Kidney Transplant Treatments in India has become very common treatment procedure available in most of the corporate hospitals. India has the best kidney transplant surgery hospitals across all the metros. The cost of the kidney transplant surgery is also very competitive compared to other countries, that attracts medical travelers to India.
Kidney or Renal Transplantation is the transplant of the kidney into a patient who is suffering with the renal diseases. The transplantation is the choice given for the last stage of the renal disease only. Now a day’s people are more aware about the renal transplantation and they know the value of the surgery so that instead of going for the prolonged dialysis the renal transplantation is the best option.
The donors for the transplantation can be classified as two types. Living related donor and the Cadaveric donors. The living related donors are called as the first degree relatives like spouse, brother, sister, parents and children. If all the parameters are checked they are eligible as donors. The cadaveric donors are very difficult and it is mostly followed by the registration only.
The common indication for the renal transplantation is ESRD which is called as End Stage Renal Disease. There are certain diseases which may lead to this End Stage Renal Disease which are malignant hypertension, infections, Diabetes and glomerulosclerosis. There are also certain genetic causes which are polycystic kidney, inborn errors of metabolism and some autoimmune conditions.
The donors may be from the living donors or the cadaveric donor. Most donated kidneys come from the cadavers but it may vary from case to case and also with the countries.
The potential live donors are carefully evaluated both medically and psychologically. The medical evaluation is to confirm whether the donor is free from illness and the psychological evaluation is to ensure that the donor gives the kidney by his or her own and not by the compulsion. The living donor kidney transplantation has a long term success rates and now a days the number of live donors had increased tremendously.
This can be of two types called as Brain dead donor and after cardiac death donors. The brain dead donors are all considered as dead but their heart continues to pump and thus it will still maintain the circulation. So the necessary organs can be taken from the person and will be transplanted to the needy after the approval of the closest relatives consent. The other donor called as after cardiac death donors here they will have very less chance of recovery. Hence the relatives may be willing to donate the organs so the kidneys will be used for the needy persons.
The donor and the recipient should be of the same ABO blood group and the cross matching will be done initially. Various blood tests are performed which helps to determine a donor match and also to avoid the chances of rejection. Certain other diagnostic tests will be performed for both the donor and the recipient to assess the complete health like X-ray, ultrasound, dental examinations and if necessary the biopsy can also be done. If the patient is a women they may do a Pap test, general gynecological examination and if necessary a mammogram.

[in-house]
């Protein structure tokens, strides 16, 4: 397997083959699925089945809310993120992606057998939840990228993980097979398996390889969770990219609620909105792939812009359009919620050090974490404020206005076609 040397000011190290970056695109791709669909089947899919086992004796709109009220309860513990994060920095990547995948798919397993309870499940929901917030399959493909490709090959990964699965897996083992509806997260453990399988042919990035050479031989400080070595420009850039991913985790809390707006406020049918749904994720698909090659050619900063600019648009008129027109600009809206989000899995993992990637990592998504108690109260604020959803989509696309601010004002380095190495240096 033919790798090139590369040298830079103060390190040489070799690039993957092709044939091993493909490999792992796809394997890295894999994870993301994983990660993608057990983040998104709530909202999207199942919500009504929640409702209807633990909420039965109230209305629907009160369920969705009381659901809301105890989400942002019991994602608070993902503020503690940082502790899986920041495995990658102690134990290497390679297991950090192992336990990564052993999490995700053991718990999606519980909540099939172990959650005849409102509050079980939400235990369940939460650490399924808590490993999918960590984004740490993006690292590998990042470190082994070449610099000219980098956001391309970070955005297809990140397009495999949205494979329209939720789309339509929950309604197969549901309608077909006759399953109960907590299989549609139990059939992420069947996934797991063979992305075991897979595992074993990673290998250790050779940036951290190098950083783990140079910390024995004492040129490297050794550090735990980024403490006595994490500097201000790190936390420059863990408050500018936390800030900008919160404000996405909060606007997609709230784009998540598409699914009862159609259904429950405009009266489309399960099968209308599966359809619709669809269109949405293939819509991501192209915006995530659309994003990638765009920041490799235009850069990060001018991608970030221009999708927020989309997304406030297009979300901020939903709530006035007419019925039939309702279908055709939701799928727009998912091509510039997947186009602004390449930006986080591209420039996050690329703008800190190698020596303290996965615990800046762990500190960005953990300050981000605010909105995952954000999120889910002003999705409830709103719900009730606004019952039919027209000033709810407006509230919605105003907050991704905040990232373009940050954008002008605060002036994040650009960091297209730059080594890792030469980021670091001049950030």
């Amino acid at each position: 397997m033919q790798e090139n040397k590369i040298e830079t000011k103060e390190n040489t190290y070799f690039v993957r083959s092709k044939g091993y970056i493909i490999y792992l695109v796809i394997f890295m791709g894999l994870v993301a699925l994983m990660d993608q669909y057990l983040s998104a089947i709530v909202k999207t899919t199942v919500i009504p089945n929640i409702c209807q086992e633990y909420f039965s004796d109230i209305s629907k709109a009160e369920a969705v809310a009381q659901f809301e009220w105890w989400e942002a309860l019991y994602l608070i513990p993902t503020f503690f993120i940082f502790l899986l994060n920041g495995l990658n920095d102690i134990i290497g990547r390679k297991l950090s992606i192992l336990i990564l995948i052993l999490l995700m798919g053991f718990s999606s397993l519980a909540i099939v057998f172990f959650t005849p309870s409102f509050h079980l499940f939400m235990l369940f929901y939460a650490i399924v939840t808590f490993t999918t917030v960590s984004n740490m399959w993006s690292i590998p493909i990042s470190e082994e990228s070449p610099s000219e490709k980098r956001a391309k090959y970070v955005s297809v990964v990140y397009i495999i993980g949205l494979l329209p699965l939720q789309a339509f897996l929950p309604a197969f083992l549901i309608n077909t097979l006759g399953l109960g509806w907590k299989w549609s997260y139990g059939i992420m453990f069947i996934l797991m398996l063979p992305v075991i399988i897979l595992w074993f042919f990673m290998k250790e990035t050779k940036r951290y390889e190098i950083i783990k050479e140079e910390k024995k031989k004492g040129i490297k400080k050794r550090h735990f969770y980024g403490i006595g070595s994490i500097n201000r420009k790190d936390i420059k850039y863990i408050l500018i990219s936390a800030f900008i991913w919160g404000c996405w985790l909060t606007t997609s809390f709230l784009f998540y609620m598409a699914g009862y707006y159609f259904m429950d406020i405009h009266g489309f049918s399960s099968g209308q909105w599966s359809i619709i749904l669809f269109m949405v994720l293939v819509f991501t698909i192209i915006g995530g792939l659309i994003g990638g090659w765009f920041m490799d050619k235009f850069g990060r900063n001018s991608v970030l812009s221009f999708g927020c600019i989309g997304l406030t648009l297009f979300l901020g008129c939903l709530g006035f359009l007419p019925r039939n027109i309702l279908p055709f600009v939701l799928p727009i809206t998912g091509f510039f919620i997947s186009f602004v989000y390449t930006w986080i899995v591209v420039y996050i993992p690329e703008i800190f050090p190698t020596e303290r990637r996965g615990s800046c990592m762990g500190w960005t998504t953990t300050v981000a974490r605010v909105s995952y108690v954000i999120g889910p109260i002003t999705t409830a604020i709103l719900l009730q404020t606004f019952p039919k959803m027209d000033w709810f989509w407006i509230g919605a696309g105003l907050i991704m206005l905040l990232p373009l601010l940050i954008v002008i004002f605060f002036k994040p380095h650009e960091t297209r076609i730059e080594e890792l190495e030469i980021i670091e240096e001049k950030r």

A complete medical history, physical examination and the diagnostic tests will be reviewed by the team of doctors before transplantation.
The existing kidneys will not be removed in most of the cases. The kidney will be placed in a different location from the original kidney usually. A left donor kidney will be implanted on the right side of the recipient and a right donor kidney will be implanted on the left side of the recipient. This usually allows the ureter to be accessed easily to connect to the bladder. The renal artery and the vein of the donor kidney will be attached to the external iliac artery and the vein of the recipient. After the procedure is completed the blood flow through the implanted vessels will be checked for bleeding at the suture lines. The ureter from the donor will be connected to the bladder of the recipient.
The post operative care for both the donor and the recipient are most important. Most commonly the recipients are given more importance and the donors are left behind but the pain is often more for the donors compared to the recipients. So the donor is also taken care for the pain aspect with the proper pain management.
A kidney from a living donor will start producing the urine immediately compared to the cadaveric kidney. Dialysis may be required until the sufficient urine output is achieved. A careful monitoring of urine output hourly is maintained. Fluid management is also important in this post operative care. Antirejection and the immunosuppressive medications will be given to the recipient. Frequent blood tests will also be done to assess the new kidney as well as the other systems such as lungs, liver etc. The mobilization of the patient is also important so as to avoid the cardiac and the pulmonary complications. A multi disciplinary approach for the patients is important for the success of the transplantation.
Post operative complications may begin from infection, bleeding, thrombosis. The major complications are transplant rejection, sepsis which may be due to drugs given, electrolyte imbalance.
The prognosis is unpredictable. The typical patient will live for 10 to 15 years and it is more for the younger patients. The patients are given adequate instructions to follow in the post operative period which include diet, exercises, life style modifications, frequent follow ups etc.